Racquet Bag

I open my racquet bag that I once used a lot. In the side compartment I stumble upon two old frames. One has a broken string, the other one is slightly cracked at the top. I haven’t touched this bag in a while. In what seems to be a previous life she endured smelly kit, long flights and filthy conveyor belts. She visited many places and withstood versatile conditions.

Over the years she got to know me pretty well. She saw me through highs and lows and coped with the heaviness of shirts drenched in sweat or tears of defeat. Although her owner mostly carried her, she oftentimes seemed to carry him.


In better days her travel companions were five newly strung racquets wrapped with grips equal in thickness and colour. Other less enjoyable passengers joined the club too. Loudly screaming attention seeking Asics Gel Blade 4’s but also toiletries that barely spoke a word. Traveling with such a diversity of characters was tough. However, she had only one goal, to carry her boss to retirement. To see it through to the end.


The end finally came a year ago. After years of performing at her best she could finally chill out. Over the years her limbs had been stretched to the limit. She needed a less taxing lifestyle if she ever wanted to carry some weight again. Barely touched she lay in a room for a year.


First she slept and recovered. It almost felt strange nog being dragged from continent to continent. But soon she started feeling restless. Once in a while the door opened and her master would take her to the local squash club. There she would blow all her energy and tell everyone how many other bags she’d seen all over the world, only to be locked up again in that little room. Sometimes for weeks.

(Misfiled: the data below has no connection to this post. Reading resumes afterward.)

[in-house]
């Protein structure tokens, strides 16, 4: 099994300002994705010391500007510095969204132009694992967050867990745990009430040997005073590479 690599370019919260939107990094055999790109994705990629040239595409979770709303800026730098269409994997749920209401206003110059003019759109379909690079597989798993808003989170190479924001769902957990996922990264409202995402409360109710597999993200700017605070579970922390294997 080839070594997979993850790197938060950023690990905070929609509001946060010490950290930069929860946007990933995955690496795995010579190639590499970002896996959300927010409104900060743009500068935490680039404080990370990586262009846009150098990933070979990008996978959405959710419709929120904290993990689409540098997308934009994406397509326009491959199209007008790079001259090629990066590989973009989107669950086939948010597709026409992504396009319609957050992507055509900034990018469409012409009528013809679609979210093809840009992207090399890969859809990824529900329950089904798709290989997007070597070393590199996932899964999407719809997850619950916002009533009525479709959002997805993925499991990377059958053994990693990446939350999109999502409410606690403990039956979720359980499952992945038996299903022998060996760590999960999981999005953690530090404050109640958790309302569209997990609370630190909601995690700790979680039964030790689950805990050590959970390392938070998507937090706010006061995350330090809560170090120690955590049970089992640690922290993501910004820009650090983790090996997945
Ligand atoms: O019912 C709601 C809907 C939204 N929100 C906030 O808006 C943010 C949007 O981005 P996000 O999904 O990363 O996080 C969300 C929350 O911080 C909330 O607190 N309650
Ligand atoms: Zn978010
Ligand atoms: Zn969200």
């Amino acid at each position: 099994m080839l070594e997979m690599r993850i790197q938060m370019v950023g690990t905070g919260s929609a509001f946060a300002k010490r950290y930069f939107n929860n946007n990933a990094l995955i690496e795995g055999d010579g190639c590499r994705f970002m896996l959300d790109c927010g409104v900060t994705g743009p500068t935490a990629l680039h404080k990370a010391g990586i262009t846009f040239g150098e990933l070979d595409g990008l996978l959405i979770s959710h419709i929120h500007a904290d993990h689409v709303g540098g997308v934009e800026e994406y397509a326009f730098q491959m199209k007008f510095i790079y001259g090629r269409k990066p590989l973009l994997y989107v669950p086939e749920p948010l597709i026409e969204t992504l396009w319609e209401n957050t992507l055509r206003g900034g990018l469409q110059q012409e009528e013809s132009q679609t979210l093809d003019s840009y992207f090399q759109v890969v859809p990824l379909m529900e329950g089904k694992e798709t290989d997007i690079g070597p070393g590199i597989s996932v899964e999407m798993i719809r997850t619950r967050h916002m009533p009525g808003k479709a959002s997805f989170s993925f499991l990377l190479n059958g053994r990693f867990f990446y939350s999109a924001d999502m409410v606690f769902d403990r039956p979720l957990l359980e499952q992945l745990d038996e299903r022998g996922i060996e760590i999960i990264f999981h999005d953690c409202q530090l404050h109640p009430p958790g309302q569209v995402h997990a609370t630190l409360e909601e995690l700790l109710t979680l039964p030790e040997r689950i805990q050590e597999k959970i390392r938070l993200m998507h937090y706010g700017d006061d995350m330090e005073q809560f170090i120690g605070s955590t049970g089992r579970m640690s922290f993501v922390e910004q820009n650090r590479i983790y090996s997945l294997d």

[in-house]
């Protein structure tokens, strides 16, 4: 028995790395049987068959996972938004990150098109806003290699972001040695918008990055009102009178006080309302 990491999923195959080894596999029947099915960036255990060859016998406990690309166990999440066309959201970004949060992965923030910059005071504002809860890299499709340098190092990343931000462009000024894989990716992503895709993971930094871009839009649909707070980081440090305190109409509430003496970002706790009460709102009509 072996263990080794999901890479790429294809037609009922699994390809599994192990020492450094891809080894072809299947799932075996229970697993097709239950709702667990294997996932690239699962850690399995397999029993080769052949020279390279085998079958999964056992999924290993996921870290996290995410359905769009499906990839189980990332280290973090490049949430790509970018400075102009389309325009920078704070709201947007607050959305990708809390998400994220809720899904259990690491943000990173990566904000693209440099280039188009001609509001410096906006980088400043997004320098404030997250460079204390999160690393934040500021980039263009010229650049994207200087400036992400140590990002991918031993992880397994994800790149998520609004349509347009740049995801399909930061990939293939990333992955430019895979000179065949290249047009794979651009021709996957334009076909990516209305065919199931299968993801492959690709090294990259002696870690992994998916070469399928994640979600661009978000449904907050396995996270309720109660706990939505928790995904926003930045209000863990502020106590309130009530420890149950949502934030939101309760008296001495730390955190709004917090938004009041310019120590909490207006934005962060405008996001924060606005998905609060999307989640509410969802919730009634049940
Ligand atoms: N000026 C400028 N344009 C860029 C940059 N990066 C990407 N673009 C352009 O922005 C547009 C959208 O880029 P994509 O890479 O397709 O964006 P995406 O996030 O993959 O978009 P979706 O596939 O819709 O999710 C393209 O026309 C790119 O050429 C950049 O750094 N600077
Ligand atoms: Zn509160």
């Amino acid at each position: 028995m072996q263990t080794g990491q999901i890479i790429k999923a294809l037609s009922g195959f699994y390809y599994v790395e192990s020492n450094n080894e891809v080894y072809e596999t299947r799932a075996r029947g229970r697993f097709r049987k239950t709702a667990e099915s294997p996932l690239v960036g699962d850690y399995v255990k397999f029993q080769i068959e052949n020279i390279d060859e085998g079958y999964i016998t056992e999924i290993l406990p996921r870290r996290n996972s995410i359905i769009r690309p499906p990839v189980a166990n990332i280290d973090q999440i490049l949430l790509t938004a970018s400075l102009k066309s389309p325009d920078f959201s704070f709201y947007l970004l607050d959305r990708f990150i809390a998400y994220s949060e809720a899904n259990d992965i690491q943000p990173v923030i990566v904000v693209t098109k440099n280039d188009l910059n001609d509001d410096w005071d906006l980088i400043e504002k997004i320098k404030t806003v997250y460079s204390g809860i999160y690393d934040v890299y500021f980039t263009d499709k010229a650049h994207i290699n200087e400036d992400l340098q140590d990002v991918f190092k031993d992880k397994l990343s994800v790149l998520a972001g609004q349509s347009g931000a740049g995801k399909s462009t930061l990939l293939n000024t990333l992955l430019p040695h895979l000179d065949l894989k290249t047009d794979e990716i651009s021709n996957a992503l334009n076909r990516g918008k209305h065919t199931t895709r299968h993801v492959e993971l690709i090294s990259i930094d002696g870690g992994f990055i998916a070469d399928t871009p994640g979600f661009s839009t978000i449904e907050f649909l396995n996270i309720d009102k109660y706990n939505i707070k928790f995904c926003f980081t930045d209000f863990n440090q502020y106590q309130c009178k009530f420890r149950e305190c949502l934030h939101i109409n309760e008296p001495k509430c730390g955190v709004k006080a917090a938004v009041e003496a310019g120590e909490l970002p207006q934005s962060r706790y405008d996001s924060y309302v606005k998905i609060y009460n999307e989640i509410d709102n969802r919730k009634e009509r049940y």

One day, after she couldn’t take it any longer, she “opened up” to a friendly brown leather suitcase next to her. Life in a box was not for her, she claimed. “What do you mean, life in a box not for you?”, the suitcase exclaimed. “I live my whole life in a box. I sleep in a box, work in a box, and hell, I even drive to work in a box! After all those years I can even say that I’ve become a box…”, the suitcase said looking at himself.


The racquet bag looked at the case, threw her handles backwards and said: “I will rather be stretched out, worn down, and taken for a ride than become a box”.